There’s a lot about diversity in the news these days, usually focusing on how dissent brought about some kind of sadness or tragedy. Aren’t the stories about terrorism or transgender teens examples of differences leading to conflict? Then there are the personal, smaller differences on topics ranging from politics and religion to driving directions and TV choices.
       It’s safe to say these are common contentions, but do we ever look below their surface? When something is “obvious,” why doesn’t everyone agree?  On the other hand, how is it that we, who in our culture cherish individuality and independence, are surprised at a lack of unanimity on a topic? It’s as though our head tells us everyone’s different, but our daily expectations are grounded in the belief are that it is our “truths” and interpretations that count. How do we deal with this?
       The gospel writers quote Jesus in one place saying he came not to unite but to divide; in another place Jesus is praying that all be one as he and the Father are one. Early Christians had to struggle for unity through many interpretations of what Jesus asked of his followers. Today there are millions of people who worship one God while being at war over how it should be done. Apparently division is common and oneness is not easily achieved. Is community the ideal? What can we do to make it more real now? 
       Helen’s funeral gives us a clue. It was love that reached across all sorts of boundaries to bring a disparate group of relatives and strangers together.  It is love that enables a husband and wife or siblings to find the wisdom and patience to deal with differences. It is love in the form of respect and willingness to understand that can lead to tolerance, whether in families, cities, or nations. Then there are those moments where we see people reaching out to others. Take note each time; it is a holy gift. Sometimes there is an opportunity to honorably avoid conflict. Take it; this too is a holy gift. When we see political leaders trying to follow an elusive star that could make the world a better place, give thanks and support.                Two Jewish people, thousands of years apart, Jesus and Helen, give us epiphany clues for healing a broken world and celebrating the beauty of diversity. Like the magi, may we allow the diversities within and around us become a bridge for love and understanding that will lead us and others to wholeness.
     
                Sr. Colleen Winston, OSB

Wednesday, December 31, 2014

Have a Listening New Year

This time of year often feels bittersweet to me as I reflect on the experiences of the past year and celebrate the start of the New Year.  For me 2014 is marked by joyful moments, significant losses, acceptance and stretching of my limits, opportunity, grace and gratitude.  As I sit here and write I find myself both smiling and teary as the memories flash like pictures through my mind.  I find myself wondering where 2014 went and breathing a sigh of relief that it is done.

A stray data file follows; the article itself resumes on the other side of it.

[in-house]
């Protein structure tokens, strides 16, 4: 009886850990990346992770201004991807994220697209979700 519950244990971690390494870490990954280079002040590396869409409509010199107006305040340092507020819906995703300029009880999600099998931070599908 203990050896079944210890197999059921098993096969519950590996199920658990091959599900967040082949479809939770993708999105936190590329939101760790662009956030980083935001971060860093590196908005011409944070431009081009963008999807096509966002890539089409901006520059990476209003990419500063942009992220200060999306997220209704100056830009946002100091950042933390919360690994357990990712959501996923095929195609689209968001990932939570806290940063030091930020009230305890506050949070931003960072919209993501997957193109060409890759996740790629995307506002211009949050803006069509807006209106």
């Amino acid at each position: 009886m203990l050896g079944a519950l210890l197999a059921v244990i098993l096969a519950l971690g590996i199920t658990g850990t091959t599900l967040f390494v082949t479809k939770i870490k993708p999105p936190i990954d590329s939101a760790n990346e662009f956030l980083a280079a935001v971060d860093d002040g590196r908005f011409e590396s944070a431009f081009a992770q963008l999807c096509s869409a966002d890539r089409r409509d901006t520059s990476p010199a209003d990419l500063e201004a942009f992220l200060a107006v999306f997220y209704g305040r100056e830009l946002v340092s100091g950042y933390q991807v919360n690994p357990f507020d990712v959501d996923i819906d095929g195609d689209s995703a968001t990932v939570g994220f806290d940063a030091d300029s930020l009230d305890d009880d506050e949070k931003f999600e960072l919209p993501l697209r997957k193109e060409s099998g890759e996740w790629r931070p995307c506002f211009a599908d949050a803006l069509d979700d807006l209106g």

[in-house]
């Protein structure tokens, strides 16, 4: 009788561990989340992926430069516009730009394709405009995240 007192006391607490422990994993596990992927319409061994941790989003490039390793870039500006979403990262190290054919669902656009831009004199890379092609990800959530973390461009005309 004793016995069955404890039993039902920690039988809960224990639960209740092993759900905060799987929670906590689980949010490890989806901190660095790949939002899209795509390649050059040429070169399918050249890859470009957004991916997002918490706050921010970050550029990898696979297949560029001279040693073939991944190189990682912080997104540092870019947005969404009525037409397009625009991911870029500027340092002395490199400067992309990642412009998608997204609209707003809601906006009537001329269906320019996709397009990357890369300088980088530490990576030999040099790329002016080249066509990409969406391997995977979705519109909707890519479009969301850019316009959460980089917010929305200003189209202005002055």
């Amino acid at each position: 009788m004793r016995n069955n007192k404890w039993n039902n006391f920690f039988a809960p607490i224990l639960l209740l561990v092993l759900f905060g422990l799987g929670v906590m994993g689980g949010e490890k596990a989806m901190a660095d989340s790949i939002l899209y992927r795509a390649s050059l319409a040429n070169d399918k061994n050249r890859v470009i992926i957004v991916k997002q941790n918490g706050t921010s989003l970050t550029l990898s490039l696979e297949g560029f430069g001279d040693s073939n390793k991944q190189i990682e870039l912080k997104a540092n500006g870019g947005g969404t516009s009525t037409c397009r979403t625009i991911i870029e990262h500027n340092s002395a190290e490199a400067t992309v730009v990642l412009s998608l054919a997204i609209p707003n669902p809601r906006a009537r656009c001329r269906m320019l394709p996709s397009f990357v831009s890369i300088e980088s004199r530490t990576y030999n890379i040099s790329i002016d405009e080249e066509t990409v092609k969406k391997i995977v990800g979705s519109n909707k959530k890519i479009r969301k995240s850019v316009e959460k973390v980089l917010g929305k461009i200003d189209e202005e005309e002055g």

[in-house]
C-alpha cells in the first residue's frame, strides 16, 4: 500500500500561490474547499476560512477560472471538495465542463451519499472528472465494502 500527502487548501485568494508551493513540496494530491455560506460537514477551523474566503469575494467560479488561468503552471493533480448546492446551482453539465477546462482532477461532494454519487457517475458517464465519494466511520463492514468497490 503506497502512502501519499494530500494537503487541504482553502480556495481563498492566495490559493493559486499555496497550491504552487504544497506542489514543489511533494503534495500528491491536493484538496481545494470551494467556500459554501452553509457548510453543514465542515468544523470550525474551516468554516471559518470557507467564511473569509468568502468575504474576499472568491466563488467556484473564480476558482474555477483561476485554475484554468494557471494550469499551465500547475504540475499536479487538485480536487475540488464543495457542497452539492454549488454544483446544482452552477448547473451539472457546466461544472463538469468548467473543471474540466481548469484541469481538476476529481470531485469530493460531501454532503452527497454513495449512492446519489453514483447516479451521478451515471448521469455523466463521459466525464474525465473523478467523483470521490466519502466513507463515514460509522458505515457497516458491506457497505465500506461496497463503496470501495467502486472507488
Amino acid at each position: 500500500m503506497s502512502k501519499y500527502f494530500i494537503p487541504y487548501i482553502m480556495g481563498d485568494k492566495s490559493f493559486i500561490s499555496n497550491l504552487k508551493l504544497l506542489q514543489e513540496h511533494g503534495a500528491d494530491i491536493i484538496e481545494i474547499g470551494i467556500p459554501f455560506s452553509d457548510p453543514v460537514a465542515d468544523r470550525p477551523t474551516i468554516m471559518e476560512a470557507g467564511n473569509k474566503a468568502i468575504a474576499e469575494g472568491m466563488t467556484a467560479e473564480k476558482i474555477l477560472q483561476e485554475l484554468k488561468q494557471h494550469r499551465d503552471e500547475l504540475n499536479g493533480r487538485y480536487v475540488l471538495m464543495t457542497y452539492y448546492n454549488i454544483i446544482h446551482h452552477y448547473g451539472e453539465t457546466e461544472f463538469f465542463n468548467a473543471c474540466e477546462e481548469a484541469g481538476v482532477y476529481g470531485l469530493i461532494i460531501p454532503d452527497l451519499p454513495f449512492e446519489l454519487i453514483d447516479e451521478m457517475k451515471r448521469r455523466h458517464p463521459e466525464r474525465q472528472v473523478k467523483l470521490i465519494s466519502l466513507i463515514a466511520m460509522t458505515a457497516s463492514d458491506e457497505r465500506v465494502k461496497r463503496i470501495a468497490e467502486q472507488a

As 2015 starts I am abandoning my usual list of resolutions and am turning to Benedict whose first word in the Rule is “Listen.”  In seeking to listen, I hope to live with mindfulness and presence, not too far in the past or the future.  To listen carefully to God’s work in daily experiences, creation and the people whom I encounter.  I want to listen and be present so that I can savor the joy, experience gratitude and ride the waves of challenge.  I will listen my way into New Year and keep working at listening whatever 2015 may be bring.  Have a blessed and listening New Year!



                                      Sr. Kimberly Porter OSB


Tuesday, December 23, 2014

Be the Tender Love of God

        The Gospel for Christmas Eve, the Benedictus, is a messianic, thanksgiving prayer, prayed by Zechariah at the birth of his son John the Baptist (Luke 1: 68-79). From the sixth century to this day the Benedictus is prayed daily by all who pray the Divine Office. Christmas Eve is a most apt time for this Gospel to be prayed for this is the time we praise God for delivering us from darkness and the shadow of death.
        Christmas celebrates the gift of God’s fullness to humanity. The promised, tender love of God dawns to life in the person of Jesus. He is the one who wipes away every tear and urges us to grow into the people God intends us to be.
A sung, translated version of the Benedictus by Bernadette Farrell’s verse five reads:
The tender love God promised from our birth is soon to dawn upon this shadowed earth, To shine on those whose sorrows seem to never cease, To guide our feet into the path of peace.